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  1. #1
    SitePoint Addict FizixRichard's Avatar
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    If it's out of date, I don't need to know it - A small point

    Hello all,


    I read a thread today, replied to it and it made me remember a thread I was going to post a few days ago but didn't. The thread I was going to post was inspired by a client with an almost familiar story and some of the things people here drum on about.


    We all know it's bad to design your site using tables, that if the technology or a part of it is out of date by over a couple of years you don't need to know it. Well, I was around when CSS didn't exist and thus learn't both and therefore can do both.

    But what about our younger generation of developers... can they do both?


    From reading this forum on a regular basis, and others, I am willing to bet that a lot cannot use technologies and methods that were commonplace say 5 to 10 years ago.

    I'll leave it up to you whether or not you think it's a bad thing to not know the older techniques and whether newer developers should know them. What I will do is share some recent experiences with you, all based on real clients.

    Now, these are not mom and pop stores paying pennies, these are examples from clients that are worth a few bob and are desirable.

    The short stories are all true but I am editing them for story telling, so the words may not be exactly what they used. So they aren't word for word, but the content is true. - if that makes sense.


    Our New Design
    This was a recent one, say last month. We had a company approach us wanting their company site to be revamped (just the look).

    During our conversations they said "we don't want you to use css for anything more than text formatting". I paused for a moment and asked for them to explain.

    They have a content management system, a big one that includes staff rotas, planning, reports and all sorts of other stuff. This cms is over 8 years old and written in perl.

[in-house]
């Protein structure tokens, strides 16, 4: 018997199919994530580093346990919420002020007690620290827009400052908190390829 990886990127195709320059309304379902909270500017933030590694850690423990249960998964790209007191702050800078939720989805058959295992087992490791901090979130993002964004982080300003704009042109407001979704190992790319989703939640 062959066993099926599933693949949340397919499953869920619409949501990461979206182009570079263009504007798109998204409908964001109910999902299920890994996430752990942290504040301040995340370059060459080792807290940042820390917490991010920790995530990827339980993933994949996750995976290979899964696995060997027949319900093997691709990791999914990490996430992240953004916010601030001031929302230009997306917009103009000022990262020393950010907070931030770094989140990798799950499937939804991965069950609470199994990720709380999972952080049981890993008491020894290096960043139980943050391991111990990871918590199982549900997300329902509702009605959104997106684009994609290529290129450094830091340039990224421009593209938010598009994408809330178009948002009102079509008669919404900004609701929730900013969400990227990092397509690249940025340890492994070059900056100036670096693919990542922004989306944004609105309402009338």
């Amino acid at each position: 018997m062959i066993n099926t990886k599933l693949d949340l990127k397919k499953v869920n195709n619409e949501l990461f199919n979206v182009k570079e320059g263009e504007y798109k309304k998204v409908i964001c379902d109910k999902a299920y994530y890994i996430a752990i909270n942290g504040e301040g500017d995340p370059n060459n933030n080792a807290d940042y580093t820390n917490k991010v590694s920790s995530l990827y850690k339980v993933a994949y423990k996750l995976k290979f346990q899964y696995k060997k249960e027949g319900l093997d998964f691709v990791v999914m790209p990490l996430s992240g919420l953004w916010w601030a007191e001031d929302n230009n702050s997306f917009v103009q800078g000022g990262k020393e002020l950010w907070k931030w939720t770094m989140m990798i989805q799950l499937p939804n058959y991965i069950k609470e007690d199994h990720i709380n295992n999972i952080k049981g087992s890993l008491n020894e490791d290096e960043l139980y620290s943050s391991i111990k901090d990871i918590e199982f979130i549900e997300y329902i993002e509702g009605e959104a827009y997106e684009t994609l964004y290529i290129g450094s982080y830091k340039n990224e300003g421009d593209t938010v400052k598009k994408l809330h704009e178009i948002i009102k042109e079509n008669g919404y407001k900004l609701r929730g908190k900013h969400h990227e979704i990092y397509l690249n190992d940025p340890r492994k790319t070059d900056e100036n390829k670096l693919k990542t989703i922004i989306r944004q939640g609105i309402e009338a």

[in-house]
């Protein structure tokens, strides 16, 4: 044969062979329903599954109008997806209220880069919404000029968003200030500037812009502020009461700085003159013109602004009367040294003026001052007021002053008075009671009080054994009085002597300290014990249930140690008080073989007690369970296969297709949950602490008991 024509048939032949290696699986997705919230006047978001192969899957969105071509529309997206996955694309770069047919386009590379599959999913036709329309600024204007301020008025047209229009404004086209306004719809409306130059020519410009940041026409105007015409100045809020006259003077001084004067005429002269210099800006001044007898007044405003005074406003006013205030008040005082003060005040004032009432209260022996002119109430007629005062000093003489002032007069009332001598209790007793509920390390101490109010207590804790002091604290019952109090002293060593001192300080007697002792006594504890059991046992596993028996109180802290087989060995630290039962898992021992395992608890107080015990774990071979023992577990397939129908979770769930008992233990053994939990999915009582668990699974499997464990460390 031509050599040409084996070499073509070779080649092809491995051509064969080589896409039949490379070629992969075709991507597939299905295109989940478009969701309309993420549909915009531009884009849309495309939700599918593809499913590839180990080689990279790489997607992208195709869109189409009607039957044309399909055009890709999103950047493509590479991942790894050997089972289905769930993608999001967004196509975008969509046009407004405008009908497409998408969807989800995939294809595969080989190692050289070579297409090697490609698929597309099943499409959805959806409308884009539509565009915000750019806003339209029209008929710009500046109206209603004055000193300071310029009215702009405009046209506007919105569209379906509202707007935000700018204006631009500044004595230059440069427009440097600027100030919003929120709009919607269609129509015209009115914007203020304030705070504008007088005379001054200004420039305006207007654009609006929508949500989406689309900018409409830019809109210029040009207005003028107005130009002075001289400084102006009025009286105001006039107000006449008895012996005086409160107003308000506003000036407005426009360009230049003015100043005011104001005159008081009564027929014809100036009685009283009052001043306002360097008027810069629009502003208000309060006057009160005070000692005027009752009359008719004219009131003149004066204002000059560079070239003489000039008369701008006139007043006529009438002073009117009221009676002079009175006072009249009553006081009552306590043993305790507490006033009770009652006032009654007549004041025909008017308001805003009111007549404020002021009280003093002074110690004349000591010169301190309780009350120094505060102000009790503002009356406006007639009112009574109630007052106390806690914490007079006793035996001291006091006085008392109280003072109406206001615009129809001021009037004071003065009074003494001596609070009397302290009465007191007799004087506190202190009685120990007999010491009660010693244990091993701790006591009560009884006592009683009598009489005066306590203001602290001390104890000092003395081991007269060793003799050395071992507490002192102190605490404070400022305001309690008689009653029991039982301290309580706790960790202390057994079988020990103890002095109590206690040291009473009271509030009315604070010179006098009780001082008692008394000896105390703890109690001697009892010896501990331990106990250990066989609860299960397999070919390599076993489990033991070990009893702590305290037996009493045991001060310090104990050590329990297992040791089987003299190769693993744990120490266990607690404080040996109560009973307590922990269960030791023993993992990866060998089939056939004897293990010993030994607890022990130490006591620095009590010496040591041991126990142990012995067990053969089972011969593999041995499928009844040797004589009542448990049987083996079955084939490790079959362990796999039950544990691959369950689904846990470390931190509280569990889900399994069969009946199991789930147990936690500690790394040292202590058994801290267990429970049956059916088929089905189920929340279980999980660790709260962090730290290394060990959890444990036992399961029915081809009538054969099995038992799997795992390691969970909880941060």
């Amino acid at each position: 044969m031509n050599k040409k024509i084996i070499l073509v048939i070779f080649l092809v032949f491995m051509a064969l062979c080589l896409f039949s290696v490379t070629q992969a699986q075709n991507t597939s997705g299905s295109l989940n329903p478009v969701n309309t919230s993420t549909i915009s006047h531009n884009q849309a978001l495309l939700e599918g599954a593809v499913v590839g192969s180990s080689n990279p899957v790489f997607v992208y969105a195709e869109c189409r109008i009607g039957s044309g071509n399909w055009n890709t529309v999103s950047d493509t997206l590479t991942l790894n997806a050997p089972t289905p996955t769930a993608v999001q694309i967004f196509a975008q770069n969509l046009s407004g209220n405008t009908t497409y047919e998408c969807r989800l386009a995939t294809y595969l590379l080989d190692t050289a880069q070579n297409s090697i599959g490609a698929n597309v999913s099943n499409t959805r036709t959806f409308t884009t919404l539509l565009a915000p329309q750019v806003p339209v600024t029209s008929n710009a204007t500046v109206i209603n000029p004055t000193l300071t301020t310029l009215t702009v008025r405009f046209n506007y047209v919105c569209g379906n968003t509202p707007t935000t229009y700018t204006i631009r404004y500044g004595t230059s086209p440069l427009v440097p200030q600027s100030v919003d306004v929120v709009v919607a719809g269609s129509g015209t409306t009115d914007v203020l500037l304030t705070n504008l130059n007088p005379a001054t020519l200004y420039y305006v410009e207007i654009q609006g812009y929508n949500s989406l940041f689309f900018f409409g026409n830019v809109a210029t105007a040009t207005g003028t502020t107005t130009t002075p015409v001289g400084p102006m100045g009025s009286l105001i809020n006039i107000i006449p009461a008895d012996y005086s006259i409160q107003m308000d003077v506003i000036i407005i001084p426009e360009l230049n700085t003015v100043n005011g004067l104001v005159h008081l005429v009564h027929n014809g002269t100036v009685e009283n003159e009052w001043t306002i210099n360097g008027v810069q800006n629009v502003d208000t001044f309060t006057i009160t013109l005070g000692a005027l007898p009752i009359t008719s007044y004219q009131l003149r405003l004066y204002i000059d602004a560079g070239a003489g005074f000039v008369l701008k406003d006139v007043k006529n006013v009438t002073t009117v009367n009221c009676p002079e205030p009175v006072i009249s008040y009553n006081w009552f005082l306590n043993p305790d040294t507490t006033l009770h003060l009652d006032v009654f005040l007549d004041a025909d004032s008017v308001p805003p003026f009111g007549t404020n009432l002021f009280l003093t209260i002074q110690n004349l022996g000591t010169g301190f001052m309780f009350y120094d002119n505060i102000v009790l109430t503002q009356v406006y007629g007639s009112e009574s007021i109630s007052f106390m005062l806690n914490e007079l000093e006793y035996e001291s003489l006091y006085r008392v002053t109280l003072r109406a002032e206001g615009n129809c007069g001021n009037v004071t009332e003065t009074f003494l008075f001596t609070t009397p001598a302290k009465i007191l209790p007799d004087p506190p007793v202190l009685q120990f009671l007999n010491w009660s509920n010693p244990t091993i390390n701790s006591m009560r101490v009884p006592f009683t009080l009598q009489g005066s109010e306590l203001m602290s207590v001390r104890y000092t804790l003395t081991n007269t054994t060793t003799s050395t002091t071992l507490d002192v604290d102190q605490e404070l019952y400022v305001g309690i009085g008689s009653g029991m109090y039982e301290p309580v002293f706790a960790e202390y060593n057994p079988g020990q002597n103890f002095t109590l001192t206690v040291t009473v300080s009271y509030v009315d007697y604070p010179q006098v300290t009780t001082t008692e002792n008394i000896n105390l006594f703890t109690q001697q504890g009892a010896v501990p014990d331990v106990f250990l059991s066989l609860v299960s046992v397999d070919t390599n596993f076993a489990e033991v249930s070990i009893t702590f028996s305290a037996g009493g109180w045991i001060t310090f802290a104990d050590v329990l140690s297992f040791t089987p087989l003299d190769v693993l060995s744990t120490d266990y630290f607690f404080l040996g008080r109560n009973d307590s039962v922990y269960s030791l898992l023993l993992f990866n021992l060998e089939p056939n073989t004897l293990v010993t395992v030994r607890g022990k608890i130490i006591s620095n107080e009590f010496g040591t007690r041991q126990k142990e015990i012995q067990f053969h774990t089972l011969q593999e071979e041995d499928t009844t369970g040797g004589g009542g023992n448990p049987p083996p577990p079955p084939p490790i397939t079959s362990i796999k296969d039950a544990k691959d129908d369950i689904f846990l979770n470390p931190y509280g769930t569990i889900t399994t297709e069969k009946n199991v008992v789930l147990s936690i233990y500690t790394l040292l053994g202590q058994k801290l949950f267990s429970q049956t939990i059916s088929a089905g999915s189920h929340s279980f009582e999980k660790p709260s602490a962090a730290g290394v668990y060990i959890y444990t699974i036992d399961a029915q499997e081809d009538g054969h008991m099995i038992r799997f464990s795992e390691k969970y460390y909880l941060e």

I asked them what the problem would be, seeing as we would just use PHP to fetch data from their database. Then they informed me that the CMS added HTML to the data, it used tables and older methods in the content the CMS was saving. This turned out to be pretty stringent.

    They had a redesign two years ago and the development company used the newest standards and it was very problematic and they ended up going back to the old standards as it just wasn't working.

    I pointed out we might be able to get around it given we are aware of the potential problems. They simply didn't want that risk again.

    We said ok and brought up the possibility of updating the CMS, rebuilding it. Seeing as it's really old and written in Perl.

    Their response was an all to familiar one:

    "It does the job, rebuilding it will cost a few thousand, for us thats just a waste of money even if it does cause us some problems they simply don't justify the cost of updating it."

    Basically, the age old concept of "ROI" unless you can justify it a larger company won't go for it. This CMS was in fact really good and to make it better for them we would literally be converting it's platform and updating some smaller aspects of it (such as how data was stored).

    Us updating it would not increase profits or make their job easier. Standards be damned basically. Standards do not = profit or... anything to this company and a lot of others.

    For them and many others, quite literally "when the web browser cannot load the page, then it needs updating" :/


    I know the basics
    Heres another redesign one. A smaller company came to us and wanted a redesign. He explicity stated "use tables so I can understand things myself". Upon further investigation he knew some HTML and could code our design himself in old standard HTML if he wanted to.

    This guy didnt know any CSS, Javascript or anything like that.

    I pointed out a basic CMS would allow him to update his site himself. He scorned and pointed out that it's a waste of money when we can just code it the old way and he can change whatever he likes whenever he likes.